When you buy a digital camera, you’re going to need a memory card. Even many video cameras are requiring them now. With rows upon rows of them in some stores, most people just grab the cheapest one they can find. While this might be ok for many people, these cheap memory cards can hold your camera back.
It’s obvious what the GB on the memory card stands for and many people think that’s all they need to think about. There’s more to memory cards than how much storage they have. There’s read and write speed too. As cameras take larger photos with higher megapixels, the files increase in size. If the memory card can’t save the picture as fast as you’re taking them, you’ll find yourself waiting before you can snap the next picture. This is where that C shape with a number inside comes in.
SD cards are rated by class. When you look at the memory card, look for the C with a number inside to determine what class the card it. The class is a guaranteed minimum write speed. What this means is a Class 10 (C10) memory card ,such as the one in the image above, will save no less than 10 Mb/s. This means it’s fast. Your typical SD card is a Class 2, or only 2Mb/s write speed. You can buy a Class 2, 4, 6, and 10 SD card to meet a variety of needs. When using a high megapixel DSLR or recording HD video, I recommend using a Class 10 memory card. Depending on your camera, a Class 6 may be enough to get the job done as well.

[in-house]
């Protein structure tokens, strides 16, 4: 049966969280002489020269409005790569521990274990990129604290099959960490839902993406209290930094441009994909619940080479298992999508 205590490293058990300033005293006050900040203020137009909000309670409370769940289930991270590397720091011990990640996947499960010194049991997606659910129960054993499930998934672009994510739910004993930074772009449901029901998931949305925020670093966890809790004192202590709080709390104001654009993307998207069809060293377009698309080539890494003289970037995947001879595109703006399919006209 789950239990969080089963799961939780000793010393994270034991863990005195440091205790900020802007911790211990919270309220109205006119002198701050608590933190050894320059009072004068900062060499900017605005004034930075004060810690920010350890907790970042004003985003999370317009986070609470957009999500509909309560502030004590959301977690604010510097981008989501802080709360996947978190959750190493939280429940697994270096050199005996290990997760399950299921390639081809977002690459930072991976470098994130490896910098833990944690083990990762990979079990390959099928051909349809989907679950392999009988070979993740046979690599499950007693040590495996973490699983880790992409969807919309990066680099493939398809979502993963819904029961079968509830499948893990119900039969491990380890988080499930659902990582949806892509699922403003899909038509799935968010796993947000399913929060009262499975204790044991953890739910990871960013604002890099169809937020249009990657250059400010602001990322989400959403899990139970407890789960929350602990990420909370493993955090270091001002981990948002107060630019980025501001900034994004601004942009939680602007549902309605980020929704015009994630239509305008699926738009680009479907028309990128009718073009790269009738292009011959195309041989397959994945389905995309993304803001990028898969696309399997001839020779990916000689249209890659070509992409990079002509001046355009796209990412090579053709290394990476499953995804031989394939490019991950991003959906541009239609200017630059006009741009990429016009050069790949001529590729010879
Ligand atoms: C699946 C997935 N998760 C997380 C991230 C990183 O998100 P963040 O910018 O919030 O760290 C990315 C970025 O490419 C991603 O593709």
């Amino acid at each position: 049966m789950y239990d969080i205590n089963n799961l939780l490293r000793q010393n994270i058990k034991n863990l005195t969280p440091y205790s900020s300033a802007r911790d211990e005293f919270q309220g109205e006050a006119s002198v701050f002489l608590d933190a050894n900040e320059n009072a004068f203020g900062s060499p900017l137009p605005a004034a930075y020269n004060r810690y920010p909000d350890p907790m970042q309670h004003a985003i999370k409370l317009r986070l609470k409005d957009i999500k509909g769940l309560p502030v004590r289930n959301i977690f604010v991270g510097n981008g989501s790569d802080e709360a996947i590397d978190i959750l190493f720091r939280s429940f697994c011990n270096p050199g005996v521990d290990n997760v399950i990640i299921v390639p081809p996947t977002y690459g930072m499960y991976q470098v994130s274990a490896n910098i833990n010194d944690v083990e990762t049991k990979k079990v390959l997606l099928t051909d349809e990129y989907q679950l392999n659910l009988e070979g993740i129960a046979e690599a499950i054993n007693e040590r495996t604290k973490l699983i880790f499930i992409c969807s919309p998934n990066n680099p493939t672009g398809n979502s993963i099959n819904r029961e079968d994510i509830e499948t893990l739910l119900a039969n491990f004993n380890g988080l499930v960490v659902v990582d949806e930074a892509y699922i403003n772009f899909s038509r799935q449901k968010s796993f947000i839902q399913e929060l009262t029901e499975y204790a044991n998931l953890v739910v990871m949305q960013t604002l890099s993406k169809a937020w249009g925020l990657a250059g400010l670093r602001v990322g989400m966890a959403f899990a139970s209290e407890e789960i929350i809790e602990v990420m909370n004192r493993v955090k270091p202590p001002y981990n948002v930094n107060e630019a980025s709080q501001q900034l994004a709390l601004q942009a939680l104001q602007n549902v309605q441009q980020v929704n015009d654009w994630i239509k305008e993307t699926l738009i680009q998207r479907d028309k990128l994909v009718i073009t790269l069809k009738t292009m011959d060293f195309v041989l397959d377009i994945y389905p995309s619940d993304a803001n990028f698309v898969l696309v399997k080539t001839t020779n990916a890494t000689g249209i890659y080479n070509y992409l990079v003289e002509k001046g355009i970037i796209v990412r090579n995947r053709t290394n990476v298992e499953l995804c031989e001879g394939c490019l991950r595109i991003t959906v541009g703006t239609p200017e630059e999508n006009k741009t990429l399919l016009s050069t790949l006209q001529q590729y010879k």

A new standard has emerged in the past year or so as well, changing the C for class to a U – bringing consumers Ultra High Speed (UHS) memory cards. These UHS memory cards are much faster than a Class 10 memory card, starting from U 1 . Currently they only work in devices certified to support them.